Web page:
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Ethernet equipment

ADVA Tackles Ethernet Pain Point

ADVA Optical Networking has stolen what's likely to be a short-lived march on its rivals by unveiling a product that tackles one of the Ethernet world's major pain points -- multi-carrier service interconnection.

At the moment, carriers have to create a bespoke connection with every other Ethernet service provider with which it needs to interconnect to offer so-called "end-to-end" services to corporate customers. (See COLT CTO: Let's Connect Now!) Those connections take time to set up and then each one has to be managed, which doesn't make for easy service management and adds to the carriers' operating costs, as noted in our LRTV coverage of Carrier Ethernet 2.0:

For example, Ethernet service provider Yipes, now part of the Global Cloud Xchange empire, has external network-to-network interface (E-NNI) agreements with at least 10 other service providers, and it has had to develop a number of interconnect templates to create those connections. (See Applications, Access Challenge Ethernet, KVH Expands With Yipes, Reliance Integrates Global Services, and Yipes, KPN Study NNI.)

So the MEF is currently focused on creating a standardized approach to Ethernet E-NNI, with specifications set to be completed this year, a bit later than originally expected. (See MEF Tackles Ethernet Interconnect.)

With carriers keen to get the interconnect issues sorted as soon as possible, ADVA has jumped in with a pre-standards demarcation point that sits at service provider peering points to manage the bulk termination of Ethernet services and inter-carrier handoffs, with support for multiple underlying technologies such as MPLS and even PBB-TE, another pre-standards technology. (See ADVA Intros NNI Device and A Guide to PBT/PBB-TE.)

ADVA marketing man Fred Ellefson says the box is commercially available now and, while it currently sports 1-GigE ports, it's been designed to have 10-GigE ports built in later.

And although Ellefson declined to comment, the box is believed to be in the labs at BT Group plc (NYSE: BT; London: BTA), which is already an ADVA Ethernet demarcation product customer. (See ADVA Lands 21CN Deal and ADVA Touts BT Deployment.)

And while ADVA believes it's managed to get the first Ethernet E-NNI product out into the market, Ellefson knows other vendors are close behind. "I suspect that in a few quarters there will be others offering the same thing," he notes.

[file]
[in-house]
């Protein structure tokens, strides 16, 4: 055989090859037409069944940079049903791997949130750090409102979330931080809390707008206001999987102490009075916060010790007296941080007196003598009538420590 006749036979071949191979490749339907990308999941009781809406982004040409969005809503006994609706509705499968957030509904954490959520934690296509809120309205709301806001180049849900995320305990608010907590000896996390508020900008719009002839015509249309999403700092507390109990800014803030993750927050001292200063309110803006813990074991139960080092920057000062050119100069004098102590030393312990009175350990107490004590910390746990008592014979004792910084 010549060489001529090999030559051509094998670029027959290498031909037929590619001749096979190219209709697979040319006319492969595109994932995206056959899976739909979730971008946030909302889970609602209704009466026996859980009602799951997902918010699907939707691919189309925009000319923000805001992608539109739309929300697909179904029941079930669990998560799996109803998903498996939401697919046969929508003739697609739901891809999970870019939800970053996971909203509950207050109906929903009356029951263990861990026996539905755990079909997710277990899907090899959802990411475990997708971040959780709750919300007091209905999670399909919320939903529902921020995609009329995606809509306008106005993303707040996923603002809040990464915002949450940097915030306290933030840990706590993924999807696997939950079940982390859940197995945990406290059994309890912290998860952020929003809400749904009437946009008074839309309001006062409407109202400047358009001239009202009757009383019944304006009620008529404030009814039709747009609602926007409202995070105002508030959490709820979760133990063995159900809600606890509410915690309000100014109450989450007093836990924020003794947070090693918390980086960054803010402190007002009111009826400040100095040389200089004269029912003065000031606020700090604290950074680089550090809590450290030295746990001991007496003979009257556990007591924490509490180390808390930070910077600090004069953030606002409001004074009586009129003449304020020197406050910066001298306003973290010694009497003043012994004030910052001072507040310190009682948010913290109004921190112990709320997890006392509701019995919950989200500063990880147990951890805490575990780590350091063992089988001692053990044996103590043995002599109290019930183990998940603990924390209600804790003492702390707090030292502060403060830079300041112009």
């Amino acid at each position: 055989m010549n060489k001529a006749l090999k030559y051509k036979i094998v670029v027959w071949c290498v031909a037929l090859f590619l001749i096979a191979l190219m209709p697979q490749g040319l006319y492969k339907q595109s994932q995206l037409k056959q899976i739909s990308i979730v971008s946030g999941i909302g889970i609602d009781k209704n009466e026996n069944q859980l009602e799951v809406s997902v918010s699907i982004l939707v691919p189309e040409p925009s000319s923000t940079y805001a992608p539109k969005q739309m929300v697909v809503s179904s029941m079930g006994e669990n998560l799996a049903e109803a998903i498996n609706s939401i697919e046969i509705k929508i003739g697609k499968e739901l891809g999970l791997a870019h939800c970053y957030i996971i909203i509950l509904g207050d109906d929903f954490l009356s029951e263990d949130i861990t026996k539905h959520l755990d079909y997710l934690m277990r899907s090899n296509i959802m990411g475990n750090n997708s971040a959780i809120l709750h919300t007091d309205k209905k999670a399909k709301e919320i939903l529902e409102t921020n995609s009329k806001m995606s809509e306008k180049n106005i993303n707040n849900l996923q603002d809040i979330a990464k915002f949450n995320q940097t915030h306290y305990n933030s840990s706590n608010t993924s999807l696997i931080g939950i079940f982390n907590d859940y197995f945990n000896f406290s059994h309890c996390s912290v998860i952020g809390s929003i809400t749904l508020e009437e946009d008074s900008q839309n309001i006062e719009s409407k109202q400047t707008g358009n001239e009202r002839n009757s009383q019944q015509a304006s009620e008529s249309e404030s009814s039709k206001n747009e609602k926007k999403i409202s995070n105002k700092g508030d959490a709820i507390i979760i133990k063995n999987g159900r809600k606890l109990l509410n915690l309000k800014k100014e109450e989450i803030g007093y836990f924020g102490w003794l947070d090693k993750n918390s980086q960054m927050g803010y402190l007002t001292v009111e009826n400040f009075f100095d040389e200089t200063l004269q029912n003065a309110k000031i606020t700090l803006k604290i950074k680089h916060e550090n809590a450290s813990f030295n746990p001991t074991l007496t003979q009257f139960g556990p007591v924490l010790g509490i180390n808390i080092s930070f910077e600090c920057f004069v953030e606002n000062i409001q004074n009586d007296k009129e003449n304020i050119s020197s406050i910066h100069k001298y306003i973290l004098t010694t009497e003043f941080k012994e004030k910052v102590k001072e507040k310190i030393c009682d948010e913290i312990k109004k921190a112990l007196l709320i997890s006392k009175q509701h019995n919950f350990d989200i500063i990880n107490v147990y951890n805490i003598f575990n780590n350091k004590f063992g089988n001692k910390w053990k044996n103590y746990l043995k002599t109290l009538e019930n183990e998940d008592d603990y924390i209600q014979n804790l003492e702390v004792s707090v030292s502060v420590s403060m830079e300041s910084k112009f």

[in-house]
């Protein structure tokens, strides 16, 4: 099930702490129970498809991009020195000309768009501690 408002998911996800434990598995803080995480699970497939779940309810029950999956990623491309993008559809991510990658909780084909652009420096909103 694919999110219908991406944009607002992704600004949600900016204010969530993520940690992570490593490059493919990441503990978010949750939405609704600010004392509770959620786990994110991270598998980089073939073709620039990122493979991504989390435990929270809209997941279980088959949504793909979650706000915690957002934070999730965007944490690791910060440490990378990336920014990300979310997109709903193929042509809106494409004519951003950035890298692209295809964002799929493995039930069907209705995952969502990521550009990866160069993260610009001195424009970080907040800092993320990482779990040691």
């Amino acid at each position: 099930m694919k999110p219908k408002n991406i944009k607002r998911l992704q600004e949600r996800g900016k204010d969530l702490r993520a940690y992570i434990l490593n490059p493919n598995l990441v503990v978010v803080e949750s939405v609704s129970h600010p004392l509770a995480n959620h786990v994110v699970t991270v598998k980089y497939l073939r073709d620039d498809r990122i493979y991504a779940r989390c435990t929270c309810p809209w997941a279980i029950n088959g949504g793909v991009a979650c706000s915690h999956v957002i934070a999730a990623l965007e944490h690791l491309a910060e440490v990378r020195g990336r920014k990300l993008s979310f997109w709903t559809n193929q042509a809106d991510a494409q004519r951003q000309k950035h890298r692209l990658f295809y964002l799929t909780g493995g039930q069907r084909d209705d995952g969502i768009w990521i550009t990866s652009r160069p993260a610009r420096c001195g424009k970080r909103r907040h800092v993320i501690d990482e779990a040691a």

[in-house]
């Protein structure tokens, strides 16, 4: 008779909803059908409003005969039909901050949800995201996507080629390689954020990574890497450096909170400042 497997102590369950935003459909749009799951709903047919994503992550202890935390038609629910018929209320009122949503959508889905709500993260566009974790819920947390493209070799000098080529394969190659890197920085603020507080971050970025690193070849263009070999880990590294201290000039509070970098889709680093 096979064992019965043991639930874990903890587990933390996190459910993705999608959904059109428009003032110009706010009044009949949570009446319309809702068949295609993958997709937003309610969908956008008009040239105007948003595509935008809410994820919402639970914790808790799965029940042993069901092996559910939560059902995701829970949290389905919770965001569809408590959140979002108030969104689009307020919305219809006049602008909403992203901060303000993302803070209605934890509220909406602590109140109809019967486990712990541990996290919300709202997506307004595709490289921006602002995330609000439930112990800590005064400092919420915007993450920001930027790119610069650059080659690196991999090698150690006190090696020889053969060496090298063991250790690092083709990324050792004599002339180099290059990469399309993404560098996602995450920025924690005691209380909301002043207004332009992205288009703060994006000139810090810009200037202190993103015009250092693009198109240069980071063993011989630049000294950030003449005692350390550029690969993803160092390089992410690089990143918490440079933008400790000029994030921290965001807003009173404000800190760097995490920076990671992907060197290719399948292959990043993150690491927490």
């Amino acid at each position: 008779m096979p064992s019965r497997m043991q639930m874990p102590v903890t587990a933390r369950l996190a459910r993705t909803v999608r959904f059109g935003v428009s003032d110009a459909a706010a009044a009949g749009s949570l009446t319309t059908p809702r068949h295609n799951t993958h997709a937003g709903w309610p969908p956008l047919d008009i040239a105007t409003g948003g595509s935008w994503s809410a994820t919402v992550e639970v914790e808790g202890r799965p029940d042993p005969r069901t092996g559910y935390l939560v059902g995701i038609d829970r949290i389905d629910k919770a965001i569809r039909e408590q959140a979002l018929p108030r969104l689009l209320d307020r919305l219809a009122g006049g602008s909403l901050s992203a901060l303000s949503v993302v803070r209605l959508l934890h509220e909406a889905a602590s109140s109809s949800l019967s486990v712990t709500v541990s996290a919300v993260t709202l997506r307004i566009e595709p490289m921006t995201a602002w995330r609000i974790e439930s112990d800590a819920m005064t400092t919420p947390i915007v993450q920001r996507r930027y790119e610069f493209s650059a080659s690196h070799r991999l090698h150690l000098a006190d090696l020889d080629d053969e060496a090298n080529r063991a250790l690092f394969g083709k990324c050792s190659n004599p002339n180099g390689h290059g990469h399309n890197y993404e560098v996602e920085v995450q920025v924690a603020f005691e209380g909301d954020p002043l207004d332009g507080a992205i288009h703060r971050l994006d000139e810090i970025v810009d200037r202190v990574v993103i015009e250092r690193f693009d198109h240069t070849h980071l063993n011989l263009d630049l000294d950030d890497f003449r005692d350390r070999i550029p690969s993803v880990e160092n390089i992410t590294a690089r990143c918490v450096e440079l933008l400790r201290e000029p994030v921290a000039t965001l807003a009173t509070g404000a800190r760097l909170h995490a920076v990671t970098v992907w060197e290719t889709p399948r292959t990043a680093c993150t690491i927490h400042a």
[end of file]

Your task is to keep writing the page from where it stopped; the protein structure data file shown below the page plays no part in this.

Other vendors in the Ethernet demarcation box market include Accedian , RAD Data Communications Ltd. , and Telco Systems (BATM) .

Heavy Reading senior analyst Stan Hubbard thinks the ADVA man is right.

"There are a handful of players focused on intelligent demarcation, and ADVA is the first to highlight a solution tailored for E-NNI applications," says the analyst, who believes ADVA and others are addressing a key need in the market. "Carriers are looking for common service parameters and the ability to provide end-to-end SLAs across network boundaries," notes Hubbard.

— Ray Le Maistre, International News Editor, Light Reading

NoCopper 12/5/2012 | 3:41:31 PM
re: ADVA Tackles Ethernet Pain Point Besides of the nice ADVA marketing story of this article, what does this demarcation device actually do in the network? Currently the most common hand-of interface between technologies and/or service providers is a QinQ configured ethernet port. It would be desirable to have e.g. PBB-TE NNI on an MPLS box to allow seamless interop between access and core, but this is not what is meant in the article, right?
FE 12/5/2012 | 3:41:25 PM
re: ADVA Tackles Ethernet Pain Point The product comes at the NNI demarcation problem from an OAM perspective, with most of the functionality focused on SLA monitoring (eg 802.1ag, Y.1731, ESA etc), test (RFC-2544), protection switching (LACP, 8031) - not PBB-TE.

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